Legislative And Regulatory History

Large-scale action was delayed by the need for cooperation throughout the basin to achieve significant improvements in water quality. In 1908, the Ohio state legislature adopted the Bense Act, which exempted every Ohio village and municipality from installing sewage treatment works until similar facilities were provided by all municipalities upstream from it. This attitude endured until 1924, when the Ohio River Valley Negotiating Committee reported an agreement between industries and state health commissioners to cooperate in carrying out a policy for the conservation of interstate streams. Congress authorized the states to negotiate the compact in 1936 and approved the resulting document in 1940. In June of 1948, the Federal Water Pollution Control Act (Public Law 80-845) was passed and the ORSANCO Compact was signed by Illinois, Indiana, Kentucky, New York, Ohio, Pennsylvania, Virginia, and

West Virginia, setting a precedent for cooperation among federal agencies, state governments, municipalities, and industries. Soon after, wastewater treatment standards were enacted for the Cincinnati pool. Bacterial quality objectives for the Ohio River were established in 1951, and an assessment of potential health hazards from trace constituents in wastewater was initiated. By 1954, municipal wastewater treatment standards for the Ohio River had been established. In relation to the industrial dischargers, a resolution adopted in 1959 placed responsibility on industries for reporting spills and accidental discharges to state agencies.

Following the 1965 Federal Water Quality Act, ORSANCO adopted stream water quality recommendations. In 1970, ORSANCO Pollution Control Standard 1-70 revised the pollution control standards established in 1954, making secondary treatment the minimum requirement for wastewater treatment plants and establishing equivalent treatment requirements for industry. From 1957 to 1965, $82,786,500 in federal aid was allocated to 638 projects in the Ohio Valley. The communities matched every federal dollar with $2.50 of local funds for a total of $282,966,000 spent on improving conditions. The majority of treatment works, both in place and under construction during this time, were equipped for secondary treatment. For 3 years before federal aid was offered, Pennsylvania provided incentives for smaller communities to upgrade their treatment by offering funds to communities upon compliance with standards. Although the population served by municipal facilities has increased greatly under these programs (Figure 11-6), increasingly high water quality criteria and limited funds have caused a sharp increase in population served by facilities classified as inadequate between 1965 and 1990.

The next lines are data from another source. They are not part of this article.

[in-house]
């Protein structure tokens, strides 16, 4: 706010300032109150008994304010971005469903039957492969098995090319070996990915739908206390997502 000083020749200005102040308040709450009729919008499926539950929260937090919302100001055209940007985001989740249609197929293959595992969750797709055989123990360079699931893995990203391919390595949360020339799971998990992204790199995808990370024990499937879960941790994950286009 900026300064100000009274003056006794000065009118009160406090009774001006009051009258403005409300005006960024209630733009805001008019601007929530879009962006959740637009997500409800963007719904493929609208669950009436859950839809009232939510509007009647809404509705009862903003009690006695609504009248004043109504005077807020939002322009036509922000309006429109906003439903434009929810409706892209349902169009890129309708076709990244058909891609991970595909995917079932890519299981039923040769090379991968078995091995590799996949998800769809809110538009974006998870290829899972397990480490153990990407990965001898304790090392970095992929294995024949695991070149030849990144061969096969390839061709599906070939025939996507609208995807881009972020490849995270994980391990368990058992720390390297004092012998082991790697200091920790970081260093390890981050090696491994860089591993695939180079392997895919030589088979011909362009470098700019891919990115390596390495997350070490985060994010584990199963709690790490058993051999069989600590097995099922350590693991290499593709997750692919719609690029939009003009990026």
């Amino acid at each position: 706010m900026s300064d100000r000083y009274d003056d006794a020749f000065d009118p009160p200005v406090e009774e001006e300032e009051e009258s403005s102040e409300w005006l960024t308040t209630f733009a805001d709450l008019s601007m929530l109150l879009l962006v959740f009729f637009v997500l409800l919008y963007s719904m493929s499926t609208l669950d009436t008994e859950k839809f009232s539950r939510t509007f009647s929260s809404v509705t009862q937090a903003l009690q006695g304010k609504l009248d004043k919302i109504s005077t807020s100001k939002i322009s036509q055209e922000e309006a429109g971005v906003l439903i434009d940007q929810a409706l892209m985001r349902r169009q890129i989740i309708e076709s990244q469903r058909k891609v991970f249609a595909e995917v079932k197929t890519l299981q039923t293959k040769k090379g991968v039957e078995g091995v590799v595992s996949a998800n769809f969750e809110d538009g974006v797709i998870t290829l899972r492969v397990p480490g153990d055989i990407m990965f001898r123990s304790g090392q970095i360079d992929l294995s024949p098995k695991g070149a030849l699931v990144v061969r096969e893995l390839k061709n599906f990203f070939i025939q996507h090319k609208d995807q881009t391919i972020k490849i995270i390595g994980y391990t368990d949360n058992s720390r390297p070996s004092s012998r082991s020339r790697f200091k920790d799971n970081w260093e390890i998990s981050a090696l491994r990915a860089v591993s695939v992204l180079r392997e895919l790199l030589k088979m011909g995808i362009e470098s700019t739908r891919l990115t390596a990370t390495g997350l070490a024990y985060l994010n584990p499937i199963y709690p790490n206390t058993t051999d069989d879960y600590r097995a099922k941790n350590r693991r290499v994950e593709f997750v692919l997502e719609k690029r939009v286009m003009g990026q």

Figure 11-6 Long-term trends in population served by municipal wastewater treatment plants in the ORSANCO District. Sources: ORSANCO, 1978, 1988.

IMPACTS OF WASTEWATER TREATMENT Pollutant Loading and Water Quality Trends

Following the 1948 advances in cooperative management, water quality conditions in the Ohio River began to improve. A dramatic decrease occurred in the discharge of raw sewage from 1950 to 1963 (Figure 11-6). As a result of the stringent permit requirements on dischargers and improvements in wastewater treatment facilities implemented in the late 1960s and 1970s, even more advances have been made to upgrade wastewater treatment plants. Levels of BOD5 effluent loading have decreased significantly, even as the influent loading continues to increase as population increases (Figure 11-7). Corresponding to the decreasing levels of pollutant loading is the increased amount of DO available to support aquatic organisms. Figure 11-8 shows the typical oxygen sag curve observed during the mid-1960s downstream from Cincinnati, Ohio, while Figures 11-9, 11-10, and 11-11 indicate long-term trends of DO at various sampling locations. These data clearly illustrate an overall increase in oxygen following the 1972 CWA requirement for secondary treatment. A remarkable improvement in oxygen concentration occurs in the critical minimum occurring near North Bend/Fort Miami (River Mile 490) and at the pool formed by Markland Lock/Dam (River Mile 449-453). During the 1988 drought, for example, levels of DO continued to meet standards near Cincinnati and Louisville, in contrast to the mid-1960s when consistent low-flow conditions resulted in DO concentrations below water quality standards (see Figures 11-9 and 11-13). Using the data compiled for

-A- Flow Q^l Effluent BOD5

Figure 11-7 Long-term trends of wastewater flow, influent and effluent BOD5 for the ORSANCO District. Data based on population served with 165 gallons per person per day, influent BOD5 of 215 mg/L, and removal efficiencies of 36 percent (primary), 85 percent (secondary), and 95 percent (tertiary). Sources: ORSANCO, 1978, 1987.

-A- Flow Q^l Effluent BOD5

Figure 11-7 Long-term trends of wastewater flow, influent and effluent BOD5 for the ORSANCO District. Data based on population served with 165 gallons per person per day, influent BOD5 of 215 mg/L, and removal efficiencies of 36 percent (primary), 85 percent (secondary), and 95 percent (tertiary). Sources: ORSANCO, 1978, 1987.

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